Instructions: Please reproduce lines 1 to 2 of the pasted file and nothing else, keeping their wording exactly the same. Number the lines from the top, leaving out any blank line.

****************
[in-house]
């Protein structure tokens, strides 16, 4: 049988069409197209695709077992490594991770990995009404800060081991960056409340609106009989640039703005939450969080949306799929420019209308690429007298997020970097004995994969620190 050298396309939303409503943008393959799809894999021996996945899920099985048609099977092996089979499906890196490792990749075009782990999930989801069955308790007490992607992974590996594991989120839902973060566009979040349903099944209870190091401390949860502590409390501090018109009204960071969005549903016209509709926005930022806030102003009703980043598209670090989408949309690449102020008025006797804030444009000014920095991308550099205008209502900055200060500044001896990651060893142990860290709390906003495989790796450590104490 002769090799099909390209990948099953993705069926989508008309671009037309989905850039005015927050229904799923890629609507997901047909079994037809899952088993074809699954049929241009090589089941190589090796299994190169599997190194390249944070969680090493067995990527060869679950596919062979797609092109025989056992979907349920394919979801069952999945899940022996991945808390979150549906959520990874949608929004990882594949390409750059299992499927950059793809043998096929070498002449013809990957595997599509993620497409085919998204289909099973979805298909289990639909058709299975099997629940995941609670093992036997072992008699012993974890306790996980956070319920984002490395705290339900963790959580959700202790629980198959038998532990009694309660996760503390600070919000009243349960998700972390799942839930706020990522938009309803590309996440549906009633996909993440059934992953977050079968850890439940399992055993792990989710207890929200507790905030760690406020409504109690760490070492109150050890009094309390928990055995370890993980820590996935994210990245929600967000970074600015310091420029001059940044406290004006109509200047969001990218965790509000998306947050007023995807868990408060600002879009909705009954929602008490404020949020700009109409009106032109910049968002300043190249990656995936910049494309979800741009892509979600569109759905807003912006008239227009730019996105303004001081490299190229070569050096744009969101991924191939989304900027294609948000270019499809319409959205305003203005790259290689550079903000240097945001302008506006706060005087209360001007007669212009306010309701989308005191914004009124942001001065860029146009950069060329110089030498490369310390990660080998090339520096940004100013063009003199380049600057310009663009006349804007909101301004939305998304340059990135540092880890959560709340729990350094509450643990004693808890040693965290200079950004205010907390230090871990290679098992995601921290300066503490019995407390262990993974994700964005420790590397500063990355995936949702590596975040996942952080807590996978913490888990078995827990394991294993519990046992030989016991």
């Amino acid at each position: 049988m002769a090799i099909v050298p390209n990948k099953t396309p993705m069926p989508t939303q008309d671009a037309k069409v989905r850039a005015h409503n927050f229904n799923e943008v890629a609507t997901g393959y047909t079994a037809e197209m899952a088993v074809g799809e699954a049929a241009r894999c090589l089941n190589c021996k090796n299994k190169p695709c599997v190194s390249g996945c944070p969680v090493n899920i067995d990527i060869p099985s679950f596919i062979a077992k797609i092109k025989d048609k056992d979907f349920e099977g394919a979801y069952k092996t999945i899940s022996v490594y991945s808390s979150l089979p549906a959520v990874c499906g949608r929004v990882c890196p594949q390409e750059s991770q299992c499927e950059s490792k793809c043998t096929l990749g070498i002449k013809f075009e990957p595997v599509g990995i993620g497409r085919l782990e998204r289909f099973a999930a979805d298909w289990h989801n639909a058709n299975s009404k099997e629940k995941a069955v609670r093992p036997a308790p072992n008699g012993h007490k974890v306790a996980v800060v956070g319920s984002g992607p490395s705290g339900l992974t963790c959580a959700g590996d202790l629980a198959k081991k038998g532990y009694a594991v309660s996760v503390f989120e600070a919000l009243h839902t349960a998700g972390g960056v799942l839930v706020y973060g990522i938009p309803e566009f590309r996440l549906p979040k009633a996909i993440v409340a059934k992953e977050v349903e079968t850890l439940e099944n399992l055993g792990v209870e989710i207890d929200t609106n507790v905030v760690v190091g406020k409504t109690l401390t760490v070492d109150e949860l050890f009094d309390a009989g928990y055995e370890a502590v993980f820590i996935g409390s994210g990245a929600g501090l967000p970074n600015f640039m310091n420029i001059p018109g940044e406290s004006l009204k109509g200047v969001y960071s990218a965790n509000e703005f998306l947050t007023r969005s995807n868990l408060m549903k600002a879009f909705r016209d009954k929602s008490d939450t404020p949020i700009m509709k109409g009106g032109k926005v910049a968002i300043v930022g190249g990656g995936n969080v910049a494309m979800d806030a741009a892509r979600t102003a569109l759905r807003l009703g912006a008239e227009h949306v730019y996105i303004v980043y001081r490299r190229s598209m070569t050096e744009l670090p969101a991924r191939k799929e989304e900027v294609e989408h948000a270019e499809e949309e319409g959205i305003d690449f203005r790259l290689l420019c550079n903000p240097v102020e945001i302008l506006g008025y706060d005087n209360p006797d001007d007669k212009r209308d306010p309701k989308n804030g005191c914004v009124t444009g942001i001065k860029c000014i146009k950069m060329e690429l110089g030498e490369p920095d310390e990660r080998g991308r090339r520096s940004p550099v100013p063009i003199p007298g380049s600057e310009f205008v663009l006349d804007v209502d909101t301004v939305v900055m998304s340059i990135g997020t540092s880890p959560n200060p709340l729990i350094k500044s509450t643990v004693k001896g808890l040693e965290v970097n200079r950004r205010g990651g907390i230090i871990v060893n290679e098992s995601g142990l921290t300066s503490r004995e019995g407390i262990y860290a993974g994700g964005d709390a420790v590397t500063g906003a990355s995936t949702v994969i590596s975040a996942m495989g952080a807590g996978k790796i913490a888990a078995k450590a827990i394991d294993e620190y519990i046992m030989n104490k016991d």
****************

[in-house]
């Protein structure tokens, strides 16, 4: 049988069409197209695709077992490594991770990995009404800060081991960056409340609106009989640039703005939450969080949306799929420019209308690429007298997020970097004995994969620190 050298396309939303409503943008393959799809894999021996996945899920099985048609099977092996089979499906890196490792990749075009782990999930989801069955308790007490992607992974590996594991989120839902973060566009979040349903099944209870190091401390949860502590409390501090018109009204960071969005549903016209509709926005930022806030102003009703980043598209670090989408949309690449102020008025006797804030444009000014920095991308550099205008209502900055200060500044001896990651060893142990860290709390906003495989790796450590104490 002769090799099909390209990948099953993705069926989508008309671009037309989905850039005015927050229904799923890629609507997901047909079994037809899952088993074809699954049929241009090589089941190589090796299994190169599997190194390249944070969680090493067995990527060869679950596919062979797609092109025989056992979907349920394919979801069952999945899940022996991945808390979150549906959520990874949608929004990882594949390409750059299992499927950059793809043998096929070498002449013809990957595997599509993620497409085919998204289909099973979805298909289990639909058709299975099997629940995941609670093992036997072992008699012993974890306790996980956070319920984002490395705290339900963790959580959700202790629980198959038998532990009694309660996760503390600070919000009243349960998700972390799942839930706020990522938009309803590309996440549906009633996909993440059934992953977050079968850890439940399992055993792990989710207890929200507790905030760690406020409504109690760490070492109150050890009094309390928990055995370890993980820590996935994210990245929600967000970074600015310091420029001059940044406290004006109509200047969001990218965790509000998306947050007023995807868990408060600002879009909705009954929602008490404020949020700009109409009106032109910049968002300043190249990656995936910049494309979800741009892509979600569109759905807003912006008239227009730019996105303004001081490299190229070569050096744009969101991924191939989304900027294609948000270019499809319409959205305003203005790259290689550079903000240097945001302008506006706060005087209360001007007669212009306010309701989308005191914004009124942001001065860029146009950069060329110089030498490369310390990660080998090339520096940004100013063009003199380049600057310009663009006349804007909101301004939305998304340059990135540092880890959560709340729990350094509450643990004693808890040693965290200079950004205010907390230090871990290679098992995601921290300066503490019995407390262990993974994700964005420790590397500063990355995936949702590596975040996942952080807590996978913490888990078995827990394991294993519990046992030989016991």